It’s important for solos to manage their online reputations
As anyone who’s ever scanned Amazon.com probably knows, most online reviews of products and services are written by people who are either extremely happy with what they got or extremely unhappy.
For solo and small attorneys, the online rantings of an unhappy client can have devastating consequences. But more and more attorneys are fighting back with a relatively new marketing tool called online reputation management.
Many marketing firms now offer not only ways for businesses to enhance their online presence (via social media and search engine optimization), but also to reduce the damage that can be done to a business via negative comments in blogs, message boards, or public sites such as Facebook or Twitter.
According to marketing research firm BIA/Kelsey, small and medium businesses spent $1.6 billion in reputation management in 2011, a figure that should rise to $5 billion by 2015. Small-firm and solo lawyers likely make up a very small portion of that total expenditure, but they can employ some of the tricks of the trade to make sure their name or practice isn’t smeared online.
Drown them out
Online reputation management is simply monitoring how you and your business are discussed online, with the goal of either suppressing negative comments or pushing them lower on search engine results pages to decrease their visibility. While trying to drown out negative comments might seem counterproductive, experts say it’s all a part of doing business in 2012.
“The mechanism for working with Google to remove content and can be difficult and laborious,” said Andrea Douglas, a principal with Nighthawk Marketing in Minneapolis. “You should learn how to push bad reviews down in Google, or at least push them off page one of your search results.”
A few sites, such as Avvo.com, allow lawyers to be rated and discussed, but the site’s rating system has come under fire from lawyers who pay to be listed on the site.
“I’m a big fan of Avvo,” said Paul Jahn, owner of Localmn Internet Marketing. “But there’s not too much control for attorneys. The most they can do is recommend that their happy clients say something nice.”
In fact, encouraging satisfied clients to speak out is one of the most tried-and-true ways for solos to manage their online reputation. One way to do this while managing the content that’s posted is by creating a blog or Facebook page devoted to your practice where clients can ask questions and post comments, all moderated by you.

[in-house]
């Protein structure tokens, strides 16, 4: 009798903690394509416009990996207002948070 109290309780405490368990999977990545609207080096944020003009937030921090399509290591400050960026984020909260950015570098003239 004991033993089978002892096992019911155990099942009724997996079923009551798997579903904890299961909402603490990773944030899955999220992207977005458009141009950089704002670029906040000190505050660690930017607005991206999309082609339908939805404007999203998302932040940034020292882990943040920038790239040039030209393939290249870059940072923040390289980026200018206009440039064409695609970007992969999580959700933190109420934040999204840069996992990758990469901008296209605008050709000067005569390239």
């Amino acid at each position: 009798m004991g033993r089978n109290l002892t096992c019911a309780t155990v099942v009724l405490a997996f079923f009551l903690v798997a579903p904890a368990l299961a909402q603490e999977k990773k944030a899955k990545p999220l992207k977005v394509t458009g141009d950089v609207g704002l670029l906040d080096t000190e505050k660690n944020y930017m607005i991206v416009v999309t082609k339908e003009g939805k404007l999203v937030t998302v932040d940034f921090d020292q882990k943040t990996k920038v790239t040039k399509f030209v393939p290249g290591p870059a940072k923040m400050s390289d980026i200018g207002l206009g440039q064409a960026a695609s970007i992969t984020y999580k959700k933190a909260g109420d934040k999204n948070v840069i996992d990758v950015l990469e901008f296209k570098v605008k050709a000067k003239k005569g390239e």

“Be prepared to handle negative comments on Facebook or on blogs,” advised Christina Milanowski, social media director and account supervisor with Maccabee Public Relations in St. Paul. “Know in advance how you would respond. We help clients create Facebook moderation policies so that they know, if there’s a high-risk comment, how do you respond quickly?”
Google+ Local, in which area businesses are rated, is another place where attorneys can encourage positive feedback from clients. And because Google+ Local now requires that users supply their email address and full name before logging in, the recommendations carry more credibility than they might on sites that allow anonymous comments.
“On Google in particular, people used to become frustrated with what I call review spam,” said Jahn. “That’s why they created the new sign-in process. I think it will help.”
A civil tongue
Another recommended way to deal with negative comments online: Contact the commenter, and take the discussion offline.
“The three rules I try to get clients to follow when they respond to a review are: Be nice, keep it short, and thank them for their interest,” said Jahn. “Don’t get into an argument.”
“Thank them for comment and invite them to call you,” said Jean Hill, a vice president with Maccabee. “It might involve a closed case or a matter that you shouldn’t comment on publicly, so you might not want to continue the conversation online. But it shows that you’re hearing the person. You can say, ‘We’re working on the case.’”
Overall, according to Douglas, establishing and maintaining an ongoing review monitoring strategy can keep what’s said about your practice online under control.
“Check consistently and often what’s being said about you,” she said. “One comment can get indexed in multiple places pretty quickly.”
At the same time, though, it’s worth remembering that the Internet still has a Wild West quality, and most users are savvy enough to distinguish between a negative comment that was the result of shoddy work and one that’s the result of someone — who you may or may not have worked with — just wanting to cause trouble.
“You can tell the different between someone with a serious concern and someone just wreaking havoc online,” said Hill.